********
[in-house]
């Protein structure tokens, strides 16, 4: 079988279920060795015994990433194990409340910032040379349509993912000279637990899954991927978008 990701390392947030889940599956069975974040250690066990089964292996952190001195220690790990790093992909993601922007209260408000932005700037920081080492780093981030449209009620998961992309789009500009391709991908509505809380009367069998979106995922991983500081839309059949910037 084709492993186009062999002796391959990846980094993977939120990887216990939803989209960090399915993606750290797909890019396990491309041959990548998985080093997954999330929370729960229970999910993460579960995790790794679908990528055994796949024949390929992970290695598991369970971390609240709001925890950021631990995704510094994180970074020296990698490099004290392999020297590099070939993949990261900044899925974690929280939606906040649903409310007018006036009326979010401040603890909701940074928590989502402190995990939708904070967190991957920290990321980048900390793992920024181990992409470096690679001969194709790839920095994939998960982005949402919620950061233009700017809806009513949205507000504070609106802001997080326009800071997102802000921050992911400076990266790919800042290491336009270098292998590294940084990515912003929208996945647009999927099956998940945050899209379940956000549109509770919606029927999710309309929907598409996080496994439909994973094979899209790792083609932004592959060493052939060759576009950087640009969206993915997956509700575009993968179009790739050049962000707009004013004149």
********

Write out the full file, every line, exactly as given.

[in-house]
């Protein structure tokens, strides 16, 4: 079988279920060795015994990433194990409340910032040379349509993912000279637990899954991927978008 990701390392947030889940599956069975974040250690066990089964292996952190001195220690790990790093992909993601922007209260408000932005700037920081080492780093981030449209009620998961992309789009500009391709991908509505809380009367069998979106995922991983500081839309059949910037 084709492993186009062999002796391959990846980094993977939120990887216990939803989209960090399915993606750290797909890019396990491309041959990548998985080093997954999330929370729960229970999910993460579960995790790794679908990528055994796949024949390929992970290695598991369970971390609240709001925890950021631990995704510094994180970074020296990698490099004290392999020297590099070939993949990261900044899925974690929280939606906040649903409310007018006036009326979010401040603890909701940074928590989502402190995990939708904070967190991957920290990321980048900390793992920024181990992409470096690679001969194709790839920095994939998960982005949402919620950061233009700017809806009513949205507000504070609106802001997080326009800071997102802000921050992911400076990266790919800042290491336009270098292998590294940084990515912003929208996945647009999927099956998940945050899209379940956000549109509770919606029927999710309309929907598409996080496994439909994973094979899209790792083609932004592959060493052939060759576009950087640009969206993915997956509700575009993968179009790739050049962000707009004013004149």